What to make of The Vegetarian by Han Kang. I have been waiting so very long to read this book. I first heard about it around this time last year over on Three Percent. I thought it sounded amazing. It wasn’t available in the US, had not been published here. In the meantime, it began turning up on blogs of people who are not in the US and I wanted to read it more each time. Finally, in November of last year it appeared in my library catalog as being “on order.” I immediately put myself at number one on the holds queue. And I waited. And Waited. And then waited some more. Until at last the book was at the library and ready for me to pick up. Was all that waiting worth it? Oh yes.
The Vegetarian was ably translated from the Korean by Deborah Smith. It is a beautiful book about mental illness, family, beauty, responsibility, refusing to comply with social rules and family expectations. It’s tone is quiet and gentle even when some of the situations are violent. It is sometimes overwhelmingly sad and sometimes breathtakingly gorgeous. Occasionally it is mildly humorous. Most of the time it is disturbing, unsettling. This is not a comfort read.
Yeong-hye is the vegetarian in question. She is married but the relationship is not a loving one. Her husband chose her because she was convenient, submissive, and no trouble. He is trying to climb the corporate ladder and impressions are everything. Yeong-hye takes care of the house and all her husband’s needs, she doesn’t complain when he works late or needs to go out for a drink with the boss. She is a maid with benefits and her husband doesn’t once stop to consider her needs or desires because he does not care and they do not matter. Her job, her position, her life is to be there entirely for him.
One night Yeong-hye has a dream. We are not privy to what the dream is right away, though we learn about it later and it is horrific. It is this dream that makes her decide to become a vegetarian, more vegan actually since she throws out all the milk and eggs and meat in the refrigerator and refuses to cook anything other than vegetarian for her husband. This effectively upends her husband’s well-ordered world as once she refuses to eat meat, she begins refusing to do other things as well. The consequences are terrible in the true sense of the word.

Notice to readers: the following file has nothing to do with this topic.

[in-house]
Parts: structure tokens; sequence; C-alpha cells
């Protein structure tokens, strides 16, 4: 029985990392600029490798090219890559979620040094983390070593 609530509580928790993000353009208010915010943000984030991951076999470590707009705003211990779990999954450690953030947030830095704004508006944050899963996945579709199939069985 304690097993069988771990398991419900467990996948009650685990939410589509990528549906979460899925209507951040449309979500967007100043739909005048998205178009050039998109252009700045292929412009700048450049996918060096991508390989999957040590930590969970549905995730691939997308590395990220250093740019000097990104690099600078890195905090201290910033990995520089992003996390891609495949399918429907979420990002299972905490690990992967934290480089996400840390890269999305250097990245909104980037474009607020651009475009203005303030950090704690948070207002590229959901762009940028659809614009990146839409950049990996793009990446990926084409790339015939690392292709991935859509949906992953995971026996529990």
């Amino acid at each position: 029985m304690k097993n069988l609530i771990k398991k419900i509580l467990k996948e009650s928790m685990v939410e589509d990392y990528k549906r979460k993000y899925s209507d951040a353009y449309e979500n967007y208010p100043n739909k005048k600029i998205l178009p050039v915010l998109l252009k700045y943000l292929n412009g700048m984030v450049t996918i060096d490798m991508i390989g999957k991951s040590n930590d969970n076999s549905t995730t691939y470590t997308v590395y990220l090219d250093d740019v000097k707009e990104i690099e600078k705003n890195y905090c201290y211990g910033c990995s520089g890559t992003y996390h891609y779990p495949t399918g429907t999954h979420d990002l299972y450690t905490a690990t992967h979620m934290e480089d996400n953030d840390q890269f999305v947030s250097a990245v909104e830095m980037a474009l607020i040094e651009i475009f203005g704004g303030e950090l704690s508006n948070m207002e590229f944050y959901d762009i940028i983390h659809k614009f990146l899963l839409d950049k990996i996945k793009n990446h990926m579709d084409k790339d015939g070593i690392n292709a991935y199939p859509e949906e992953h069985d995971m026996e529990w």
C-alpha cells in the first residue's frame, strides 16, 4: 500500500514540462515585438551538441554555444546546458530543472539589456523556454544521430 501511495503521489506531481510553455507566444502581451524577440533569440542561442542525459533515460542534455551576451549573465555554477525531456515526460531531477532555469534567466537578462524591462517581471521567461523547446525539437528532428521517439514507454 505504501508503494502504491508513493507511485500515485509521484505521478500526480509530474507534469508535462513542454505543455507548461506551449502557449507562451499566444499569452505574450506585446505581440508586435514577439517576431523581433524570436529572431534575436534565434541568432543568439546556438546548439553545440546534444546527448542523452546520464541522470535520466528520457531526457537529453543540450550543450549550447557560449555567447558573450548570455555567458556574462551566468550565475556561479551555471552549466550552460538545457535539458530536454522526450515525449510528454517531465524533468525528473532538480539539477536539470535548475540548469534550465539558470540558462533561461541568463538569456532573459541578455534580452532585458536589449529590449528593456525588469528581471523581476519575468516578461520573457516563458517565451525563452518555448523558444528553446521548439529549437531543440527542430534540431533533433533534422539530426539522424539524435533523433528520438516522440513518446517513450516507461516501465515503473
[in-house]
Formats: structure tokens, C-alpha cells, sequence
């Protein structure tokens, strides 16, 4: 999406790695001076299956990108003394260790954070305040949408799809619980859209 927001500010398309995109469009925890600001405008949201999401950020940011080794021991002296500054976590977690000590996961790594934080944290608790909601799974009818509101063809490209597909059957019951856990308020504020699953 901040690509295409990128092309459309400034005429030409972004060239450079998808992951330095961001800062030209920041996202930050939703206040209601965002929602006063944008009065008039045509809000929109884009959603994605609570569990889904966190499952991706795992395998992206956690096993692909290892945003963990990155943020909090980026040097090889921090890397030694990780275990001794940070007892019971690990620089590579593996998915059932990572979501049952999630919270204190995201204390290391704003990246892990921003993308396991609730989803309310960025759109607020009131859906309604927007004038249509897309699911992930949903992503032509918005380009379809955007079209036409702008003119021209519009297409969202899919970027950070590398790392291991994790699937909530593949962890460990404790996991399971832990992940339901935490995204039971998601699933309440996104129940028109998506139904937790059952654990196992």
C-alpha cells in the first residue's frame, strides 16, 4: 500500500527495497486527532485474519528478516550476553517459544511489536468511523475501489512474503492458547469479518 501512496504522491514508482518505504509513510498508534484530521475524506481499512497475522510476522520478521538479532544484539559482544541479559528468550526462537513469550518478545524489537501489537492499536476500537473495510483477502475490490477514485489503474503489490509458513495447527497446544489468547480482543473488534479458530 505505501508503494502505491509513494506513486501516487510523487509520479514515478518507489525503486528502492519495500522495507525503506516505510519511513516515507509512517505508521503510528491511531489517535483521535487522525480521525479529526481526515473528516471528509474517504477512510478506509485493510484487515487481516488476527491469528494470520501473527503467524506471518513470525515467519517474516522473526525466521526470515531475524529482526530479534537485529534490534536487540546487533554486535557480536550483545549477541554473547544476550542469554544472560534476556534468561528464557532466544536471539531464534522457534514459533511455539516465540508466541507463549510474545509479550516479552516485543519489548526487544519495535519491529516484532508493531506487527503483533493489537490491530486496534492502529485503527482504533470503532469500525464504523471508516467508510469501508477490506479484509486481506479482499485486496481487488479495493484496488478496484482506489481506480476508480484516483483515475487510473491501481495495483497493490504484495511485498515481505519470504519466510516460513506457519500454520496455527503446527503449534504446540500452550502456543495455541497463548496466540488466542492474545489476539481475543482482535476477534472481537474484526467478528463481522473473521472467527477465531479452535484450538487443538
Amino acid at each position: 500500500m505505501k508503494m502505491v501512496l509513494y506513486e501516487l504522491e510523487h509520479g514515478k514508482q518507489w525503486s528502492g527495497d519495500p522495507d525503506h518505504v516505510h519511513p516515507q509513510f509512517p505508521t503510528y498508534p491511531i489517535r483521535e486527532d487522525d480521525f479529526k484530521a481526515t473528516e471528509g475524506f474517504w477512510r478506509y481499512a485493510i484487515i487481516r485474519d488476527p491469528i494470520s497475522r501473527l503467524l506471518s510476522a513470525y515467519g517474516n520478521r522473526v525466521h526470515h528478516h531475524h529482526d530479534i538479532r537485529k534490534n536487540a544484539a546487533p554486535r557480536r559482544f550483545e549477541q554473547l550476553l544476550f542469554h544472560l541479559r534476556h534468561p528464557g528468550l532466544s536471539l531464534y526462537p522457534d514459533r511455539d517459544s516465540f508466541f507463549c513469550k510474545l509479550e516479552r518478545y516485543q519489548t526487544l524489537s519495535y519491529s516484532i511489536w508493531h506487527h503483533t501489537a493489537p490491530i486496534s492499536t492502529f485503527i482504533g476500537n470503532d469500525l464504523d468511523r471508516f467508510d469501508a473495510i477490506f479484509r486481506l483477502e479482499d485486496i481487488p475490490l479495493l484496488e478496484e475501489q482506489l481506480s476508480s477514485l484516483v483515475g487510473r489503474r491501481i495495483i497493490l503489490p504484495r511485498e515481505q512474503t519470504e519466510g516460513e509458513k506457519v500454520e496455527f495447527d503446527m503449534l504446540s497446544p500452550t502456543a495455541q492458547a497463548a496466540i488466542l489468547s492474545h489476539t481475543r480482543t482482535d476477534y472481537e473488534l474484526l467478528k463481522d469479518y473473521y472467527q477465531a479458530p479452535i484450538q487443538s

The next section of the book is narrated by her brother-in-law who is an artist. He falls in love with Yeong-hye. He conceives an art project that involves painting flowers on her naked body and filming it. The flowers are vivid and alive, different than anything he has done before. Yeong-hye loves them and does not want them to wash off. There are some beautiful scenes in this section, almost transcendent moments and I got the feeling that if Yeong-hye could be perpetually covered in painted flowers that everything would be ok for her. But of course this is not the case.
The third section is narrated by Yeong-hye’s sister, In-hye. Yeong-hye has been committed to a mental institution and now refuses to eat anything. She is wasting away and medical staff keep trying to intervene but their attempts are unsuccessful. In-hye is the good sister, the one who follows all the rules. She has her own successful business, a young child, and while she is no longer married to her artist husband, she is perfectly capable of taking care of herself. The rest of the family has disowned Yeong-hye so it is In-hye who is paying the medical bills, who consults with the doctors, who visits regularly and tries desperately to make her sister well.
Gradually, In-hye begins to understand the things behind Yeong-hye’s refusal to eat, not through long heart-to-heart conversations with her sister, but through her visits and sitting silently with her and being forced to think about their childhood, their father, their lives. In-hye realizes how much anger she has inside of her and can only imagine if that is what she carries, what must her sister be holding inside? The book ends with the sisters and brought tears to my eyes, is bringing tears right now as I type this.
Most of the story is told to us through the eyes of Yeong-hye’s husband, brother-in-law, and sister. Only in a few short places early in the book does Yeong-hye speak for herself. Her silence is not just in the narrative but in her life too. She has some short dialogue in a few places but it is reported through someone else’s narrative. The others comment frequently on how quiet she is, how she won’t talk and this causes no end of frustration to all involved.
I loved The Vegetarian. It is not a lighthearted read. But it did not leave me depressed either. It manages to walk that fine line of tragedy without tipping over the edge into making you feel like you’ve been through the wringer. Instead, when I turned the last page I felt sad and stunned and sat there saying wow, wow, wow over and over. And then I spent the rest of the evening telling Bookman at random moments how good the book was.
I am very happy that Kang has a new book out, Human Acts. It is getting much praise. Hopefully I won’t have to wait an entire year before I get to read it.